Frankie Goes to Amazon

Book Reviews: I’ve read a lot of books these past few months, mainly in airports, foot-massage joints, and on trains, airplanes as well as the dentist’s waiting room. With Christmas coming I thought that I would share some concise opinions and ideas on a selection of works on the off chance that someone may need to appease their stocking stuffer sentimentality. I was thinking that I had read a record number of texts this year, but that is not the case when compared to the multitude of volumes I ingested for my recent academic voyage. Perhaps it is the greatest number of writings I have read voluntarily, willingly and freely in a few months for no real purpose other than potential enjoyment.

Books I have appreciated include travelogues, language primers, and foodie manuals as well as more conventional factual and fictional pieces. This month I will focus on about a dozen of the more mainstream hardbacks and paperbacks, which are mainly and loosely fact-based. Not that I don’t like fiction, but I am reticent to invest the time learning the names and backgrounds of non-existent characters on a Game of Thrones scale only to move onto something else a week later.

Frankie Boyle purportedly wrote a handful of books, and he is what you might call an extreme comic, probably offending as many folks as he regales, relying for the most part on punchy delivery and precise timing for his humor. He most likely had a ghostwriter working with him, but the presentation of short, terse sentences delivered in machine gun bursts seems to fit with his on-stage style. His edgy material makes Billy Connolly’s stories sound as though they came from Jackanory (an old UK kid’s program). For myself I have formed an opinion that I don’t like Boyle’s personality but I can’t help but laugh at some of his material.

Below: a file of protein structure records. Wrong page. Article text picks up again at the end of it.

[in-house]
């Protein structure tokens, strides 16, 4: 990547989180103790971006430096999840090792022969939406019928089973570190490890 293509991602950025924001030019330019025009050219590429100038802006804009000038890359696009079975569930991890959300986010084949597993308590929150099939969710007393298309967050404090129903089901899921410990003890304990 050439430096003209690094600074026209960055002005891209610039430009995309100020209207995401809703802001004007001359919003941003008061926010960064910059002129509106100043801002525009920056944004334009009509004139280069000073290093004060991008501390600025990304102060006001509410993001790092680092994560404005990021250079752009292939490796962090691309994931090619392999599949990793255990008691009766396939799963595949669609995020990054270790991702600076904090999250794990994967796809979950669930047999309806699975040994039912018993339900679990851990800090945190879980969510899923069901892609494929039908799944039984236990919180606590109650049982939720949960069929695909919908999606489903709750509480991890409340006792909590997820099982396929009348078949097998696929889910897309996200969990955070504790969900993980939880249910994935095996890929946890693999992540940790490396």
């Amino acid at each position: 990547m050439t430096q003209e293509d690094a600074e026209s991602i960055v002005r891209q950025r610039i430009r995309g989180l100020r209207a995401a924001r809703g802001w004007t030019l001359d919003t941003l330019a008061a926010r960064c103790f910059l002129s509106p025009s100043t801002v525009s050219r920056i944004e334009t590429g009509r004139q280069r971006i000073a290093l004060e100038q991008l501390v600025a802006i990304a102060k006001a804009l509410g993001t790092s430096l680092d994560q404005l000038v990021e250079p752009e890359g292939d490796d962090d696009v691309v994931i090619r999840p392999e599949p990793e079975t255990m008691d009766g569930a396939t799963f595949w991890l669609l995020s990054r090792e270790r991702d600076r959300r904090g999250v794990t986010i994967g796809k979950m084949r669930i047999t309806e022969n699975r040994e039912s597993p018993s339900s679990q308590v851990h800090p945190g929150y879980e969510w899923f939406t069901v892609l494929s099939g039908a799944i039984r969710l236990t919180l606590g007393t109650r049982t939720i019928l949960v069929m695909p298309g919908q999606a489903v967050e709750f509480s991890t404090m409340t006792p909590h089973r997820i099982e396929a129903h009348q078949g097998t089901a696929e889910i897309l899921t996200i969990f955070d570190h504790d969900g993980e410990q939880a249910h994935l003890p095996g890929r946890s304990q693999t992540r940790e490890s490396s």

In his autobiography, My Shit Life So Far, Frankie stresses that he is not related to Susan Boyle (of Britain’s Got Talent fame). On Susan he says, “I suppose we do have things in common; I look ridiculous dressed as a woman too. Come on, Susan Boyle does look uncannily like Mrs. Doubtfire as played by Gordon Brown. Let’s be honest and say that God broke the mould, just before he made her. Susan claims she has never been kissed. On that evidence alone, Scotland’s alcohol problems are not nearly as bad as previously imagined. OK, so she hasn’t been kissed, but this is Scotland. I’ll bet she’s been fingered on a school trip to Largs.” Now I must admit I was rolling about laughing at that point until the flight attendant asked me to return to my seat.

I don’t know why I like autobiographies, and I do realize that the auto part is questionable. In particular, I don’t generally enjoy the post-fetal to pre pubescent phase of any autobiography. I’m not really interested in the teenage years part either until the individual starts to exhibit some contemporaneously recognizable character traits. Sure you might get an inkling that Richard Branson was an independently-minded guy when he was a kid but I don’t want to wade through twelve chapters for that gem. So I generally flick through those first few chapters to get to the main event, such as Frankie’s view of relationships. He says, “I’ve discovered one of the keys to a successful relationship is the ability to listen to what your other half did during the day and pretend you are not cripplingly bored. Nodding is good. As is the occasional ‘Really?’ If you hear a name you recognise take a stab at identifying them.” ‘Is that Maggie that works on reception?’

In his latest book, Scotland’s Jesus, he has a real go at the royal family, which in parts is quite funny, but I do think he overdoes that a bit. Not sure why I seem to be more of a royalist these days. However, for the most part the contemporary knock-the-establishment narrative seems like a continuation from his previous writings and he tries hard to put a raucous punch line in every paragraph. I’m guessing his previous books did OK.